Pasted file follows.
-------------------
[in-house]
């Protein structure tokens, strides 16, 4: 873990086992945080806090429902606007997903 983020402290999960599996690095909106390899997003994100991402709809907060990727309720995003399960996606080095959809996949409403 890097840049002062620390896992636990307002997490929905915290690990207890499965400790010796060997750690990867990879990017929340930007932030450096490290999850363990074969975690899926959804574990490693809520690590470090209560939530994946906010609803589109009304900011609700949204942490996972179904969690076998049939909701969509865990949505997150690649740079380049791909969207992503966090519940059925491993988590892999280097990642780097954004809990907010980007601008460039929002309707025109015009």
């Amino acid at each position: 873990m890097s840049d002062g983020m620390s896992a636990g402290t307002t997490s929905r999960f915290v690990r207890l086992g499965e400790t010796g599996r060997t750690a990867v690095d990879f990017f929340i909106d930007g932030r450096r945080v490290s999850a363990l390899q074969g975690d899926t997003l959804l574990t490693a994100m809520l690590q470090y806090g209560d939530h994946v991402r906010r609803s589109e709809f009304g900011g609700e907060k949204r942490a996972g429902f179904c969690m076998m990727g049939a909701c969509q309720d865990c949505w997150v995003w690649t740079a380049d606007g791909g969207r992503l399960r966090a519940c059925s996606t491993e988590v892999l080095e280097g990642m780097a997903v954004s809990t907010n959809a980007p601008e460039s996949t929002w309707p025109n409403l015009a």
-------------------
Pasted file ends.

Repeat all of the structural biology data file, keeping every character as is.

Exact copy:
[in-house]
């Protein structure tokens, strides 16, 4: 873990086992945080806090429902606007997903 983020402290999960599996690095909106390899997003994100991402709809907060990727309720995003399960996606080095959809996949409403 890097840049002062620390896992636990307002997490929905915290690990207890499965400790010796060997750690990867990879990017929340930007932030450096490290999850363990074969975690899926959804574990490693809520690590470090209560939530994946906010609803589109009304900011609700949204942490996972179904969690076998049939909701969509865990949505997150690649740079380049791909969207992503966090519940059925491993988590892999280097990642780097954004809990907010980007601008460039929002309707025109015009």
């Amino acid at each position: 873990m890097s840049d002062g983020m620390s896992a636990g402290t307002t997490s929905r999960f915290v690990r207890l086992g499965e400790t010796g599996r060997t750690a990867v690095d990879f990017f929340i909106d930007g932030r450096r945080v490290s999850a363990l390899q074969g975690d899926t997003l959804l574990t490693a994100m809520l690590q470090y806090g209560d939530h994946v991402r906010r609803s589109e709809f009304g900011g609700e907060k949204r942490a996972g429902f179904c969690m076998m990727g049939a909701c969509q309720d865990c949505w997150v995003w690649t740079a380049d606007g791909g969207r992503l399960r966090a519940c059925s996606t491993e988590v892999l080095e280097g990642m780097a997903v954004s809990t907010n959809a980007p601008e460039s996949t929002w309707p025109n409403l015009a």